A brief description follows:

Herod the Great
Herod and his family defined Israel at the start of the Common Era. They shaped the political and cultural climate in which Jesus lived and the Gospels were written, extending the Temple of Jerusalem to the point that it became a pilgrimage site for Jewish *and* gentile tourists all over the world. They also inspired a reaction against their rule in the bedrock of Judeo-Christian philosophy, which warns against mixing politics and religion—from “render unto Caesar that which is Caesar’s” to key teachings in the Mishnah, the foundational document of Rabbinic Judaism.

The presentation will begin at 12:30 p.m. followed by a question and answer period. Lunch will begin at noon and consist of soup, bread, dessert, and a beverage. The lunch will cost $7.00.  Lunch reservations are required by emailing iatatbard@gmail.com or by calling 845-758-7279.

If you have any questions, please do not hesitate to call 845-758-7279. Thank you.
Sponsored by: Institute of Advanced Theology
Contact: Bruce Chilton  845-758-7279  iatatbard@gmail.com
  Wednesday, September 21, 2016

Understanding Extremism in South Asia

Shehriar Fazli 
Olin, Room 201  5:30 pm
While extremism in South Asia has been a major focus of debate since the 9/11 attacks, in media, academic, and policymaking circles, there remain common misdiagnoses and weak or incomplete explanations about the key drivers of recruitment, radicalization, and violence. This has in turn yielded inadequate policy responses. Fazli will draw from his experiences covering extremism and politics in South Asia for over a decade, to discuss causes and trends of extremist violence in the region, and examine the successes and failures of both state and civil society efforts to address it.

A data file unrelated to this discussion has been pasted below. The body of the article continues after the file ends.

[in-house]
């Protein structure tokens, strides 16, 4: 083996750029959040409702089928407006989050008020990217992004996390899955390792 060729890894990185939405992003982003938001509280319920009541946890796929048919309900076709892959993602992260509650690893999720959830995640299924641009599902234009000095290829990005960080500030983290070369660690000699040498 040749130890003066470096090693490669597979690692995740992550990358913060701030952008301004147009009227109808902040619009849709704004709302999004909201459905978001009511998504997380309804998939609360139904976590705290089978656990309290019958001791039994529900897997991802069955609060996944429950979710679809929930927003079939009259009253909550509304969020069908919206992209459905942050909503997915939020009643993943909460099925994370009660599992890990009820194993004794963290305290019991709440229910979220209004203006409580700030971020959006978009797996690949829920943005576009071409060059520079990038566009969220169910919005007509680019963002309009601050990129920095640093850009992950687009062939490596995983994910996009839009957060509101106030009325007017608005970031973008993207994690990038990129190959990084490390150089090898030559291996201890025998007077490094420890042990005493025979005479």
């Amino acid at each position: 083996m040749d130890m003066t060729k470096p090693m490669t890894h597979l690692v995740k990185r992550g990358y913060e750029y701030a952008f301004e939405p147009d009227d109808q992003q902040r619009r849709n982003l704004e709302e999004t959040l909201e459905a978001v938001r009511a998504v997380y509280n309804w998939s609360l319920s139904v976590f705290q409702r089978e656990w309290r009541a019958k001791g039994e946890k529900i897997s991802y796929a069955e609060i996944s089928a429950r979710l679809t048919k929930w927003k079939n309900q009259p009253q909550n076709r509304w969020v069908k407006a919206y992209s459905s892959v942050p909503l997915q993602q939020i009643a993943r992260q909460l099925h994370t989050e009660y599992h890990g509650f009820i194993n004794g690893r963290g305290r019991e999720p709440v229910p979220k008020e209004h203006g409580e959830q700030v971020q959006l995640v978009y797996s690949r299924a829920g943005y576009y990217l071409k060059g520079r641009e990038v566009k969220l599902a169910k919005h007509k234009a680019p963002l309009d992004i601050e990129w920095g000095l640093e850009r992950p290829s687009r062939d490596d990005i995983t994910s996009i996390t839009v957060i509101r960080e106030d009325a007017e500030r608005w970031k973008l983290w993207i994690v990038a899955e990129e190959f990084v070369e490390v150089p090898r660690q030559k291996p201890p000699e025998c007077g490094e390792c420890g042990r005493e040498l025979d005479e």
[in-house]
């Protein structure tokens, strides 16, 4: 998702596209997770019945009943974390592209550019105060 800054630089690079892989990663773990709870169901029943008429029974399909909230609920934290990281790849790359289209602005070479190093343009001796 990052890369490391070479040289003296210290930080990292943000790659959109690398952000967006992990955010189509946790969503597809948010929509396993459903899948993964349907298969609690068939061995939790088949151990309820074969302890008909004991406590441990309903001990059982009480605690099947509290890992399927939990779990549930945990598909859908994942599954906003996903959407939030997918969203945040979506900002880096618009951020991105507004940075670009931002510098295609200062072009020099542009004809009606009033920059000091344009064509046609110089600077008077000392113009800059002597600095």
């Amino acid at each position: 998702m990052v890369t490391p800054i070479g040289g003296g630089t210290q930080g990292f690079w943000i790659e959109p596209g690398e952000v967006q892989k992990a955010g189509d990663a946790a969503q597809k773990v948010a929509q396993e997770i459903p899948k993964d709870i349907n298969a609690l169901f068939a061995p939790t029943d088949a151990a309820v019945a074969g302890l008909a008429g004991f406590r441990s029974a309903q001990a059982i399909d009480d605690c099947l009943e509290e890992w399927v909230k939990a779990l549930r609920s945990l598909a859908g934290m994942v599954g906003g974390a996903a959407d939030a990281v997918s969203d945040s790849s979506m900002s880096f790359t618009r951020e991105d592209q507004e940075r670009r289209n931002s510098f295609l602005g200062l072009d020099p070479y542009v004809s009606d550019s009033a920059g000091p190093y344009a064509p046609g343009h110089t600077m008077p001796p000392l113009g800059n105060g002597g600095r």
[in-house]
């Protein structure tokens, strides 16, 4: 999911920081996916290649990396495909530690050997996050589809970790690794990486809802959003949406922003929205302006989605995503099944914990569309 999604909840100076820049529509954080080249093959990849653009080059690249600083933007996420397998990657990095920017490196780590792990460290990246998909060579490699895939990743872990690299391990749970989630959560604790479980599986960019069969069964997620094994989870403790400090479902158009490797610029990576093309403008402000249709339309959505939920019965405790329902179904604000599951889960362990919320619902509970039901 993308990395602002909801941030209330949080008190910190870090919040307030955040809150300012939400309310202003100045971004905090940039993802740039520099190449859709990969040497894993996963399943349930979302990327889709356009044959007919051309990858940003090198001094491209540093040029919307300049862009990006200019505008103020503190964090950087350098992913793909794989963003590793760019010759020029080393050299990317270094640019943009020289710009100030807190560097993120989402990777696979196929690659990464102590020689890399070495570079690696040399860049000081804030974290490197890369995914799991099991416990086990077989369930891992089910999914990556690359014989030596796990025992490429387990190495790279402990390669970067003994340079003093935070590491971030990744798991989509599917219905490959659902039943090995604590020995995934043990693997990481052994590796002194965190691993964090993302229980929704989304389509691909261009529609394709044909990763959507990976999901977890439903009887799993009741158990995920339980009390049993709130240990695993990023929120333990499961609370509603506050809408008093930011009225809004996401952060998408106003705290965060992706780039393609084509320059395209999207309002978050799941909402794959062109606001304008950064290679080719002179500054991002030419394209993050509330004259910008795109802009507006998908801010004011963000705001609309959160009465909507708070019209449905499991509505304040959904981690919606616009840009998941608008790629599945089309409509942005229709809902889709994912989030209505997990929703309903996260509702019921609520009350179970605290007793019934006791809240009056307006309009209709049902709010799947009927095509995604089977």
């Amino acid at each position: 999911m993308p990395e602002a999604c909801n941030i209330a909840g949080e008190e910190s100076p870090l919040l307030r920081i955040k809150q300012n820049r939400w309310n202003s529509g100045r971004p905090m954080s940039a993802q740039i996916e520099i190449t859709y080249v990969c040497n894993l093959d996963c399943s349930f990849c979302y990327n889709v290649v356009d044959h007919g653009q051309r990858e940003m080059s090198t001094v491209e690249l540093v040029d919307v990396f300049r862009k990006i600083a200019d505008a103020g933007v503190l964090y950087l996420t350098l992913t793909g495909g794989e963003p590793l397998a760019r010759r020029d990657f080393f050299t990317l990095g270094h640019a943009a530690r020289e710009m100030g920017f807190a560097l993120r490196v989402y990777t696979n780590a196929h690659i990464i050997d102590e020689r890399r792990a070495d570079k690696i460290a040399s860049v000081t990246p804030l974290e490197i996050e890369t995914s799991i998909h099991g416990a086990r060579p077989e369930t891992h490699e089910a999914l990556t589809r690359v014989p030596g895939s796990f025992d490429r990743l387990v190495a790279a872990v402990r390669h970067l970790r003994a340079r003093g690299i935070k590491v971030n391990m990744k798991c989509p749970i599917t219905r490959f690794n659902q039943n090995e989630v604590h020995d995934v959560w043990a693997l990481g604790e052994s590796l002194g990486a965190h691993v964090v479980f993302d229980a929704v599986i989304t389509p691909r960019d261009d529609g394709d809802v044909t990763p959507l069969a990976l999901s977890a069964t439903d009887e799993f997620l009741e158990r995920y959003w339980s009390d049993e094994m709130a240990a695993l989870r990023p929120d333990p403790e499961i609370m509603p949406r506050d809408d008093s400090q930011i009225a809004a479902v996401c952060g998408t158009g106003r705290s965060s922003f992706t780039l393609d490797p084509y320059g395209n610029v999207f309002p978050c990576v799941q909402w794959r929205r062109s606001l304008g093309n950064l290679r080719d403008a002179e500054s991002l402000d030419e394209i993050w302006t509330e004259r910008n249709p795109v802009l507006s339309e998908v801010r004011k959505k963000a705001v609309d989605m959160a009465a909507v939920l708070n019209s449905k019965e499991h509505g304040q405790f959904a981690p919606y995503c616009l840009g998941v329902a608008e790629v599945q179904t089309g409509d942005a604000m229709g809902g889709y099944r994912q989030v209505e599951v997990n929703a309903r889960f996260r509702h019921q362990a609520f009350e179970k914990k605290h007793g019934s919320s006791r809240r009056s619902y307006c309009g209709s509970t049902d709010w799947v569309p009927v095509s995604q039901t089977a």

Shehryar Fazli is a Pakistan-based political analyst and author. He is Senior Analyst and Regional Editor, South Asia at The International Crisis Group, and the author of the novel Invitation (2011), which was the runner-up for the 2011 Edinburgh International Festival's first book award.
Sponsored by: Global and International Studies Program; Human Rights Program; Middle Eastern Studies Program; Religion Program
Contact: Tehseen Thaver  845-758-6822  tthaver@bard.edu
  Monday, September 12, 2016

Religion Colloquium: "Religious Change: A Systems Approach"
Bruce Chilton, Bernard Iddings Bell Professor of Philosophy and Religion

Reem-Kayden Center Laszlo Z. Bito '60 Auditorium  5:30 pm
Whether from the perspective of insider or outsider, religions are often described as static phenomena. Yet features regarded as traditional have often emerged quickly, and disruptively; obvious examples include Fundamentalism and the doctrine of Mary’s Assumption into heaven. The purpose of the presentation is to apply an analysis of systems to the issue of religious change.
Sponsored by: Religion Program
Contact: Bruce Chilton  845-758-7335  chilton@bard.edu
Sunday, May 15, 2016

Misah Ivrit: A Hebrew Mass and the Intersection of Worlds

Olin Hall  8:00 pm
World premiere of Noach Lundgren's Misah Ivrit. An unprecedented approach to the Mass, yet one deeply rooted in it's origins, Misah Ivrit presents a full setting of the Mass text in Biblical and Modern Hebrew, along with supplemental texts taken from Jewish liturgy.

Conducted by
Noach Lundgren

Performed by
Students of Bard College and Conservatory, Bard alumni, and members of the area community

Preceded by new solo music performed by the composer and a guest appearance by local trio Waterdove.

 
Contact: Noach Lundgren  mail@noachlundgren.com
  Monday, May 9, 2016

"Study, Stemma, and Society: Rabbinic Scholasticism, the Family, and the Making of Judaism in Sasanian Iran"

Olin, Room 202  6:00 pm
Shai Secunda
The Martin Buber Society of Fellows